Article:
Activities requiring a permit

If you are planning to undertake any of these activities you will need a permit.

Dredging and reclamation

Dredging is generally undertaken in estuaries and rivers to aid navigation, modify water flow, obtain supplies of gravel, sand and other material, and to lay pipelines and cables.

However, dredging may have adverse effects on the aquatic environment. Productive estuarine habitats, such as seagrass beds may be destroyed by the removal of the underlying sediment or degraded by associated turbidity and sedimentation.

Gravel beds in rivers are important as spawning sites for native fish species, such as Macquarie perch, and introduced trout species, and can be destroyed by gravel extraction.

Reclamation involves the draining, infilling or clearing of land to make it suitable for use for urban or rural development. This can be the most damaging activity associated with foreshore development, often completely destroying aquatic habitats. Reclamation can reduce the tidal range of an estuary, or the flow of a river, and this may lead to alteration of both water quality and quantity, such as through siltation, and loss of habitat.

There are instances where NSW DPI will approve dredging and reclamation, such as for essential public navigation and environmental rehabilitation purposes. However, it's unlikely the activity would be allowed if it would:

  • reduce water quality
  • damage or destroy marine vegetation, including mangroves, seagrasses, and wetlands
  • damage or destroy riparian vegetation, gravel beds, reefs, or snags, or interfere with commercial and recreational fishing or aquaculture activities.

If you are planning to dredge or reclaim, download the permit application form.

Harming marine vegetation

Marine vegetation, such as saltmarsh, mangroves, seagrasses, and macroalgae (seaweeds), provides shelter and nursery areas for aquatic animals and a hiding place from predators, and is an essential component of the food chain in estuarine and coastal environments. It also stabilises sediments and shorelines, and protects water quality in estuaries for recreational users.

Seagrasses have suffered dramatic losses around Australia including many sites in NSW. A key cause of seagrass loss has been the erosion of river beds and banks and increased stormwater in coastal catchments leading to elevated sedimentation and turbidity, depriving seagrasses of light.

Dredging and reclamation of shallow estuarine flats, and grazing stock around mangroves and saltmarshes are also contributing to the degradation of marine vegetation.

NSW DPI administers legislation, which protects mangroves, seagrasses and seaweeds on public water land and foreshores. Harming or removal of marine vegetation is generally only permissible by permit.

NSW DPI applies the following policies in relation to harm to marine vegetation:

  • Under most circumstances damage to live seagrass is only permitted for replanting and scientific research purposes.
  • Strapweed (Posidonia australis) seagrass must not be directly or indirectly impacted by any activity or development.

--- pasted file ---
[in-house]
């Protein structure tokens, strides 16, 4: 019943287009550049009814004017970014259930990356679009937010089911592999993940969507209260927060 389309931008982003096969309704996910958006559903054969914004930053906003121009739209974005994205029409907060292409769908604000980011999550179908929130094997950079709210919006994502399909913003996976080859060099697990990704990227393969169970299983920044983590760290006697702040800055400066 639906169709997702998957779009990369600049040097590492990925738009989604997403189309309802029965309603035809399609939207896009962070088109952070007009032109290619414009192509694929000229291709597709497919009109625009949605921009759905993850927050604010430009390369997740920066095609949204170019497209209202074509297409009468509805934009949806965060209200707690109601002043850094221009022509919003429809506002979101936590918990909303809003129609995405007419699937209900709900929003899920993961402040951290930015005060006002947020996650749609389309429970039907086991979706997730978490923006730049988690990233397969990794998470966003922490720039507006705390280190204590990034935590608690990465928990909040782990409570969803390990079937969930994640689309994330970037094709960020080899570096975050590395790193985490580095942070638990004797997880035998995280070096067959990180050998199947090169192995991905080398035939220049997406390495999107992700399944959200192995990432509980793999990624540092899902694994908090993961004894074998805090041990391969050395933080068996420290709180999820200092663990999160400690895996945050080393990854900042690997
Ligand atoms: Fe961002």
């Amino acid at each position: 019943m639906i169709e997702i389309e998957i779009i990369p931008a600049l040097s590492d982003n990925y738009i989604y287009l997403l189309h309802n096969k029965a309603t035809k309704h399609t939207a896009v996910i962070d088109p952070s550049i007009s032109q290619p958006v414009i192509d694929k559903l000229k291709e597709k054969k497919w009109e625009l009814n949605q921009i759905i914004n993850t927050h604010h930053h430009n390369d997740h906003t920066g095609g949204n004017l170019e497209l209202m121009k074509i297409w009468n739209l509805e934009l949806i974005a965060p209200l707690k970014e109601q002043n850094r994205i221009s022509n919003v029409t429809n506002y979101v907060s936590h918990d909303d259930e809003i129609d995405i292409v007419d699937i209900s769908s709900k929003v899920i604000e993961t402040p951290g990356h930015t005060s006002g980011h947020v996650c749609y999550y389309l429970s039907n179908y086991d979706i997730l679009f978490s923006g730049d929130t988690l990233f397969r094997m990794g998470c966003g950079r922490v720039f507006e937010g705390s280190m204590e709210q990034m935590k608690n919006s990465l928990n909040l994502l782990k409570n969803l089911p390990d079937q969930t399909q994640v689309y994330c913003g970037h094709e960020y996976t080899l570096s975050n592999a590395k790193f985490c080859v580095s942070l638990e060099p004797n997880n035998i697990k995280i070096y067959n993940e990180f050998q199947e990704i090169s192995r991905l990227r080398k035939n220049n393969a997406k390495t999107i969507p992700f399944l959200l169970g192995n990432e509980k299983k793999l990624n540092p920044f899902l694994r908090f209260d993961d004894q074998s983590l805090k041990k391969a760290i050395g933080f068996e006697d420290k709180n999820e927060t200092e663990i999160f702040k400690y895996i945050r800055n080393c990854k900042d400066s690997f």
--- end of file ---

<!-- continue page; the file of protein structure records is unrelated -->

• The collection of living macroalgae, with the exception of green 'bait weed' (Enteromorpha and Ulva spp), requires a permit from NSW DPI.
  • Removal of marine vegetation, such as mangroves, requires a permit. No removal of marine vegetation will generally be permitted in certain areas, such as SEPP14 wetlands.

The community can help protect marine vegetation by:

  • Minimising erosion and nutrient run-off from land they own or manage. Access tracks and driveways are a major source of sediment in rural residential areas.
  • Avoiding seagrass beds when motoring or anchoring in a boat
    Fencing off frontages to estuaries to control grazing and trampling by stock in saltmarsh and mangrove areas.
  • Fencing off creeks and drainage lines in freshwater areas, and replanting native vegetation to prevent erosion and sediment travelling downstream.

If you are planning to harm marine vegetation, download the permit application form.

Use of explosives and other dangerous substances

Explosives are used to test defence equipment, sink piers, create trenches, destroy derelict ships and for fireworks displays. Electrical devices are sometimes used in freshwater to capture fish for scientific or commercial purposes. Explosives, electrical devices and other dangerous substances, such as poison, can injure and kill fish and impact on their habitat, such as damage aquatic plant beds.

Under the Fisheries Management (General) Regulations (2002), unless authorised by a permit, a person is committing an offence if found using explosive substances, electrical devices or other dangerous substances to take or destroy fish in any waters.

NSW DPI will only approve the use of explosives where it is required for essential community purposes. Permits may be approved in some circumstances for electrical devices and poisons, such as rotenone and chlorine, including use in small farm dams that are dominated by noxious or introduced species.

If you are planning to use explosives or other dangerous substances, download the permit application form.